Greg LaForme, who has been with the board for 10 years, plans to retire Dec. 3.

LaForme has been in the field for nearly 35 years. He previously served as the director of the Blick Clinic in Akron.

Board President Jay Mitzel said LaForme has served the organization well, including his efforts in helping the agency pass two levies.

The board, which assists 1,100 clients with developmental disabilities, has started its search for a new superintendent.

NORTH ROYALTON

Tailgate kits

NORTH ROYALTON: North Royalton police are joining forces with Cuyahoga County Safe Communities to promote safe tailgating parties this fall.

The department has a limited number of free “tailgate party hosting” kits.

Among the items in the kit are a grilling apron, a container for guests’ keys, a guide for making nonalcoholic drinks, a $5 Giant Eagle gift card and a $5 taxi voucher.

For more information, call 440-237-8686, ext. 2222.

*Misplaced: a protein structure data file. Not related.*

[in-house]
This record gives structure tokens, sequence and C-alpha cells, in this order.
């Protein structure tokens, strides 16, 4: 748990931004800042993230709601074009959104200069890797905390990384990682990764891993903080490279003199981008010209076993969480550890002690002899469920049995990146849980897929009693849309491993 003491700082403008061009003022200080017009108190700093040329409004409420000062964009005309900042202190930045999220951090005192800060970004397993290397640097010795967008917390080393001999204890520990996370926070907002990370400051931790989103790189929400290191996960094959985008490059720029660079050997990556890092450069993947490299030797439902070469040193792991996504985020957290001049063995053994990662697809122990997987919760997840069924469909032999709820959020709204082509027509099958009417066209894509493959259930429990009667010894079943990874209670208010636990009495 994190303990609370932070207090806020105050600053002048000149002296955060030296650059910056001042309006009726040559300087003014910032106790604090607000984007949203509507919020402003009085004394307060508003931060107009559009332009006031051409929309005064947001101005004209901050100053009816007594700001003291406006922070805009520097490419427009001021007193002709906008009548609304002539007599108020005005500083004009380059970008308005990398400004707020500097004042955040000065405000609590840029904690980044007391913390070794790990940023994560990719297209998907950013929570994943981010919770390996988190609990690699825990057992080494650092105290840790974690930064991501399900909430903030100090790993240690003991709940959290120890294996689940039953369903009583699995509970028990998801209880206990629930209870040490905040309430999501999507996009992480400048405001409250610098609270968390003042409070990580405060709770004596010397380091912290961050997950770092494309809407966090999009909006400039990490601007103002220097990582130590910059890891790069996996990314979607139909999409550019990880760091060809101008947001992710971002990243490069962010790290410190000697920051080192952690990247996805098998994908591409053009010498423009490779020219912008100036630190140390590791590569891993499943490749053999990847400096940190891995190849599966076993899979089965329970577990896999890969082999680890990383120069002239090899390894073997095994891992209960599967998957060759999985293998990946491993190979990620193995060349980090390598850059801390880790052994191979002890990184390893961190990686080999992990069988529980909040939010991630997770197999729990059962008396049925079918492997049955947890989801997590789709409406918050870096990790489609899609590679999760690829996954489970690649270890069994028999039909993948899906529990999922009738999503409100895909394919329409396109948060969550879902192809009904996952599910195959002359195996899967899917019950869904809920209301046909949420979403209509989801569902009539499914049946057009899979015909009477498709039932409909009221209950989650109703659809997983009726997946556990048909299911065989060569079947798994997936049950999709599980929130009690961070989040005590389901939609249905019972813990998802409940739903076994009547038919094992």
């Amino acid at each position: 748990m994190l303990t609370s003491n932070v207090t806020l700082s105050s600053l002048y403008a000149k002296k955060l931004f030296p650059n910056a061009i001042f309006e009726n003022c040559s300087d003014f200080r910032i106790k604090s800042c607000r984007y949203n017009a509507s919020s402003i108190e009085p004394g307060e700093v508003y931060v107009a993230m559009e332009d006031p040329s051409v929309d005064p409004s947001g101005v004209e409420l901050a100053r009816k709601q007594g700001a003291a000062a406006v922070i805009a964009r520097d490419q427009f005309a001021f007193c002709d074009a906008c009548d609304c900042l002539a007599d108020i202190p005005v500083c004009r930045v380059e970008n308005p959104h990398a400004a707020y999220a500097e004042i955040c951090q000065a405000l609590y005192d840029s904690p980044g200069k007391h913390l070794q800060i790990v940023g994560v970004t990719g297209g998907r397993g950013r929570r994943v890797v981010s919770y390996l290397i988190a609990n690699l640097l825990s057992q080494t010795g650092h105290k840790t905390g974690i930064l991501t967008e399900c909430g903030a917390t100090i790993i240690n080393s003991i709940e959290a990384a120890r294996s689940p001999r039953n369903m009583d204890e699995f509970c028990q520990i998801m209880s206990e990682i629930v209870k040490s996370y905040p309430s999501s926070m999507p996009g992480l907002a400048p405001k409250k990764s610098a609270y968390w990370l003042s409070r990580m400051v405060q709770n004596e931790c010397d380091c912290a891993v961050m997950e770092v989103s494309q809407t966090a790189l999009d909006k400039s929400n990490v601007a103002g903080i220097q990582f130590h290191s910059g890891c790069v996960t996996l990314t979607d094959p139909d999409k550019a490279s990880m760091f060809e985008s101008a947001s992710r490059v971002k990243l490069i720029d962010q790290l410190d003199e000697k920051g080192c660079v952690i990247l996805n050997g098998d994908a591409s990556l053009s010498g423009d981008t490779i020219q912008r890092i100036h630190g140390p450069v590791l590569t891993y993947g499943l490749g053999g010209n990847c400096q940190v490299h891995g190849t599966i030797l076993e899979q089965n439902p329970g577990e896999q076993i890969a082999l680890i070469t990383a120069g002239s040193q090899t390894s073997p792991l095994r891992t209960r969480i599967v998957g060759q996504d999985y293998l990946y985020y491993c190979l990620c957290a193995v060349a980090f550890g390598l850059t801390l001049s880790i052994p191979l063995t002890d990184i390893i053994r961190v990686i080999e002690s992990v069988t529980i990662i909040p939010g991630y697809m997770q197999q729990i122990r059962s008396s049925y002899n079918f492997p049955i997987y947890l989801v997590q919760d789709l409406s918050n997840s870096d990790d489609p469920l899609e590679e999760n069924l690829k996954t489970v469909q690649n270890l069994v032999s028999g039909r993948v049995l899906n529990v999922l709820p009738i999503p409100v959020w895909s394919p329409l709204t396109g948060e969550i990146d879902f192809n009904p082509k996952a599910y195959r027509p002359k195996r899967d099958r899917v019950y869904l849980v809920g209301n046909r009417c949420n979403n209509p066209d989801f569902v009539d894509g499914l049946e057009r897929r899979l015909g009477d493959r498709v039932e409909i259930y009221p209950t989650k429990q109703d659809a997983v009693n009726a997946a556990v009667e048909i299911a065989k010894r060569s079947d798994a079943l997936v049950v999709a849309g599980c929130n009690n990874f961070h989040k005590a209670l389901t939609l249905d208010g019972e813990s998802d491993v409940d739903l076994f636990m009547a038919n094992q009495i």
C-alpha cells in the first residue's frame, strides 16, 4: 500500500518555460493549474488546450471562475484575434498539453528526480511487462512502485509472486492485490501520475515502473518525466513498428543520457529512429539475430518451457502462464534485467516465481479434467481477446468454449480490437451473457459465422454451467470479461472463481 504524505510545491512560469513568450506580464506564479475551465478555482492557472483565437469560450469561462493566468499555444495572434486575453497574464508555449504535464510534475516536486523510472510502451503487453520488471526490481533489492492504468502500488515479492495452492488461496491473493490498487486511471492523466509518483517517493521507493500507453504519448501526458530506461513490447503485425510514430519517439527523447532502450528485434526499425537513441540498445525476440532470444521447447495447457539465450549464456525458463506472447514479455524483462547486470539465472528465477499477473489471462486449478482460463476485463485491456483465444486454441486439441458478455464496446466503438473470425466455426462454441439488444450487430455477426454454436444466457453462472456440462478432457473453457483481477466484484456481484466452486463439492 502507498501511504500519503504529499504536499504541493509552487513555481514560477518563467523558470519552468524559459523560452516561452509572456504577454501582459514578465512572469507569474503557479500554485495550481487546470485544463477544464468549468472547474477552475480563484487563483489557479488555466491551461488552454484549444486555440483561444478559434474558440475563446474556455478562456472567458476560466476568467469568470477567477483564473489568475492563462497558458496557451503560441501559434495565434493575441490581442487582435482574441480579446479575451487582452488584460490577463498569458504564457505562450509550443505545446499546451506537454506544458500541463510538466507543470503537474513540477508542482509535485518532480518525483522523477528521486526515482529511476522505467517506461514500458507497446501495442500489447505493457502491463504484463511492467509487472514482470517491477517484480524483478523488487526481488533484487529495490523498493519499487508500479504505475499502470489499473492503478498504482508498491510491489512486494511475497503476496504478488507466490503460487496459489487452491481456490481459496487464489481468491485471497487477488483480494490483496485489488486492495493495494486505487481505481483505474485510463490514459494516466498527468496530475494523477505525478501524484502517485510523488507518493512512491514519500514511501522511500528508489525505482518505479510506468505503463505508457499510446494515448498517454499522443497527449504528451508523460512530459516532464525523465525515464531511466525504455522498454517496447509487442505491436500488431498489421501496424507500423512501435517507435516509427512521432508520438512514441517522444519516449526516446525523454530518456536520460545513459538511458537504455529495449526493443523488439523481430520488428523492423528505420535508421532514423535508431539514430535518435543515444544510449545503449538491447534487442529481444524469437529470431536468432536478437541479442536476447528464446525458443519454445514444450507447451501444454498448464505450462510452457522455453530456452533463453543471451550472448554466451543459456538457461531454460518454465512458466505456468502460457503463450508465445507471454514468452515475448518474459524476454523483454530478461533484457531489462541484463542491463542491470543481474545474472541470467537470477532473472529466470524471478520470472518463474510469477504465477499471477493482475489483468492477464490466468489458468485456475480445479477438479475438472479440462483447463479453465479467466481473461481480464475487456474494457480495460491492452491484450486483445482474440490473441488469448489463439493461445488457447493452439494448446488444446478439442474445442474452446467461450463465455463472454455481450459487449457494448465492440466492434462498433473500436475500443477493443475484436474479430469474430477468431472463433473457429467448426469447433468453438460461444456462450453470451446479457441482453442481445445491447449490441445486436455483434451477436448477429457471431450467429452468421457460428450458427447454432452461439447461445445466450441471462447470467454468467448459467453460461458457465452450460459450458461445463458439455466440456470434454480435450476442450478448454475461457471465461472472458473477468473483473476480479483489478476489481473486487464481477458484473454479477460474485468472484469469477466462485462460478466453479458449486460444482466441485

STARK COUNTY

Fines waived

CANTON: Library systems in Stark County announced Tuesday that patrons who return overdue material with a nonperishable food item during the week of Sept. 16-21 will have the fine waived.

Louisville Public Library, Massillon Public Library and Stark County District Library are participating in the “Fresh Start” initiative.

All food donations will benefit the Stark County Hunger Task Force, with the food donated in Louisville and Massillon helping pantries in those cities specifically.

The most needed food items are: pasta and pasta sauce, cereal, canned tuna, peanut butter, soups, beef stew, boxed dinners and canned vegetables and fruits.

Child ID service